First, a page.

I'm honestly baffled by this. I can imagine that some of the pieces of the mold actually retract out from the molded part (the molds after all are huge chunks of solid stainless steel), but even allowing for that, I couldn't figure out how some parts like the one above can be made. (Are there any readers out there who have experience with injection molding? If so, please chime in with your thoughts in the comments below, and share a little insight into how parts like the one shown above are created.)
Here's just part of one row of injection molding machines in the Aizu factory. I don't know how many of these machines Sigma has altogether, but just from what we saw, I'd estimate this is only a quarter to a third of the total. I didn't think to time it while I was there, but I'd guess that a typical molding cycle takes 15-20 seconds from start to finish. So each machine kicks out several parts per minute, without pausing, for hours at a time. (They also run the molding machines across two shifts of human workers, so they have a lot of capacity to crank out molded parts.)
Sigma's Aizu factory is an amazing place, in the most literal sense of the word. As far as I know, it's the most vertically-integrated lens production facility in the world, incorporating essentially every part of the lens fabrication process, short of making the optical glass and metal casting. I could be wrong, but think the addition of a magnesium-processing facility on-premises is unique in the lens manufacturing world.
This article covers just a tiny part of the overall lens manufacturing process in Aizu; check out my original article about the factory, A geek’s tour of Sigma’s Aizu lens factory: Precision production from the inside out, from almost six years ago, for a complete start-to-finish tour of the entire production process.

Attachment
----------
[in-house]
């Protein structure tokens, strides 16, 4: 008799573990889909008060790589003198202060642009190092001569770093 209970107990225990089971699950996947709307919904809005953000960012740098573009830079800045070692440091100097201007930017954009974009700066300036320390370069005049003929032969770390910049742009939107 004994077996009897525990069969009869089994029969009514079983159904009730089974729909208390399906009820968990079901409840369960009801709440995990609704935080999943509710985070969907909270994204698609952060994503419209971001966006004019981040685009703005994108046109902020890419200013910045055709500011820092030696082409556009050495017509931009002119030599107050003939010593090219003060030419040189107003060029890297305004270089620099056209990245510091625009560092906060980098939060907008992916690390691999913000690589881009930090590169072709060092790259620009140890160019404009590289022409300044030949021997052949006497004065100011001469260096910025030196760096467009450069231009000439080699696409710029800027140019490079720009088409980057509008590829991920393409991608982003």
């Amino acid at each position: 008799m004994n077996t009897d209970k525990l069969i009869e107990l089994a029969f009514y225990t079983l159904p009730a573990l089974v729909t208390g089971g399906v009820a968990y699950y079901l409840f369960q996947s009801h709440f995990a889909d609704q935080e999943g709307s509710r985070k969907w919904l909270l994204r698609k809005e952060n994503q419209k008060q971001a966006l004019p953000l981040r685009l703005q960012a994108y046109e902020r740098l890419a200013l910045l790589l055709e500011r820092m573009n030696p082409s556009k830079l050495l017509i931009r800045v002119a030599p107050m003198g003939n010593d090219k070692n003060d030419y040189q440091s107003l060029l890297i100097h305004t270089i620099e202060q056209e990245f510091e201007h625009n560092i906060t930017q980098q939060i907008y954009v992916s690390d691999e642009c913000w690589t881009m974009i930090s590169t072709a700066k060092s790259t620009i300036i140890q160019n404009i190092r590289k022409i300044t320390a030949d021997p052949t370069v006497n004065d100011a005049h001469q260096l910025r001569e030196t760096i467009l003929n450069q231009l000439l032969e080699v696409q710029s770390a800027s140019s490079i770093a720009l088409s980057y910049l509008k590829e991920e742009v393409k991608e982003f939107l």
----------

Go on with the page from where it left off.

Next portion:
Sigma has also invested a lot in final testing and quality control, with their internally-developed A1 testing system. Every single Global Vision lens -- that's their Art, Sports and Contemporary models -- is tested as it comes off the production line, to make sure it meets specifications. You can read about that system in my article from 2015, titled Sigma’s key to quality? Our exclusive look at the A1 system reveals all Again, while I don't know the intimate details of other companies' final QC testing, as Sigma has given me unparalleled access compared to any other lens maker, I don't think any other company's final QC testing of lenses goes as deep as Sigma's does.
Sigma is a truly unique company in today's world. They grew from a very modest beginning to a global optical powerhouse, while still remaining essentially a family business. (After all these years and despite their size and global footprint, they're still privately held.) This translates into a very different corporate personality and ethos than you'll find in most public companies. I don't think any other photo company has the kind of relationship with its employees that Sigma does: CEO Kazuto Yamaki and his father before him have gone to extraordinary lengths to keep production in Japan at their Aizu factory, resisting the lure of offshore production and the low labor costs associated with it. I can't translate it directly into product characteristics, but it's clear when visiting their facilities that Sigma's employees appreciate and return that sense of loyalty to the company and the products they create. And before you say "of course, you were touring the facility with the Big Boss", I can say that that's also been true of tours I've had of other factories. While the loyalty of Japanese workers to their employers is legendary worldwide, the sense of partnership and personal relationship I sense between Sigma's Aizu workers and the company itself really seems special by any measure.
As with any company, Sigma's fate ultimately rests on the quality of its products, their pricing, and whether they can stay competitive in the marketplace. Fortunately for Sigma, their employees, and all the photographers who use and enjoy their products, Sigma's unique approach seems to be accomplishing just that.